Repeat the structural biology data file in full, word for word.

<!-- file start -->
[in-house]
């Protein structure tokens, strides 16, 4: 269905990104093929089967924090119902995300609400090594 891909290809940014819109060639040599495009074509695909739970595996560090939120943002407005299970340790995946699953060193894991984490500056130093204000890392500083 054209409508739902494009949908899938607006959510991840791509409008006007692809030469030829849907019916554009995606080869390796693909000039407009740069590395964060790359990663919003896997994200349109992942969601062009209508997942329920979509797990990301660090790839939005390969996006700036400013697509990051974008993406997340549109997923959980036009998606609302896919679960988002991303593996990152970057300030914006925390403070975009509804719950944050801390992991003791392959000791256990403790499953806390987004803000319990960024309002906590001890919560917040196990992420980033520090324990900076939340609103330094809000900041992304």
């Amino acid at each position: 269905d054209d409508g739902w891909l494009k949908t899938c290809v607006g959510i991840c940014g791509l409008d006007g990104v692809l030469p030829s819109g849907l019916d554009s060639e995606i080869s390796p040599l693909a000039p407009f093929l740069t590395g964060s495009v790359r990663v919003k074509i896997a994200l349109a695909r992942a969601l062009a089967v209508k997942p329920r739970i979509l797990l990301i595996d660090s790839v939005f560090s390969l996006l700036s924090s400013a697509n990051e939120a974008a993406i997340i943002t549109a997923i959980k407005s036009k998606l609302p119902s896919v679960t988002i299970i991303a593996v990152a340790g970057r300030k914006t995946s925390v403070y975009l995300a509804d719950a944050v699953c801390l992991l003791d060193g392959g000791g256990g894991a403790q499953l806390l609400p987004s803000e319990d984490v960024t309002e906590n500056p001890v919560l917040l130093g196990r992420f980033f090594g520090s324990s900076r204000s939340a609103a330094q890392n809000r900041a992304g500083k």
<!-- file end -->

[in-house]
């Protein structure tokens, strides 16, 4: 269905990104093929089967924090119902995300609400090594 891909290809940014819109060639040599495009074509695909739970595996560090939120943002407005299970340790995946699953060193894991984490500056130093204000890392500083 054209409508739902494009949908899938607006959510991840791509409008006007692809030469030829849907019916554009995606080869390796693909000039407009740069590395964060790359990663919003896997994200349109992942969601062009209508997942329920979509797990990301660090790839939005390969996006700036400013697509990051974008993406997340549109997923959980036009998606609302896919679960988002991303593996990152970057300030914006925390403070975009509804719950944050801390992991003791392959000791256990403790499953806390987004803000319990960024309002906590001890919560917040196990992420980033520090324990900076939340609103330094809000900041992304």
């Amino acid at each position: 269905d054209d409508g739902w891909l494009k949908t899938c290809v607006g959510i991840c940014g791509l409008d006007g990104v692809l030469p030829s819109g849907l019916d554009s060639e995606i080869s390796p040599l693909a000039p407009f093929l740069t590395g964060s495009v790359r990663v919003k074509i896997a994200l349109a695909r992942a969601l062009a089967v209508k997942p329920r739970i979509l797990l990301i595996d660090s790839v939005f560090s390969l996006l700036s924090s400013a697509n990051e939120a974008a993406i997340i943002t549109a997923i959980k407005s036009k998606l609302p119902s896919v679960t988002i299970i991303a593996v990152a340790g970057r300030k914006t995946s925390v403070y975009l995300a509804d719950a944050v699953c801390l992991l003791d060193g392959g000791g256990g894991a403790q499953l806390l609400p987004s803000e319990d984490v960024t309002e906590n500056p001890v919560l917040l130093g196990r992420f980033f090594g520090s324990s900076r204000s939340a609103a330094q890392n809000r900041a992304g500083k």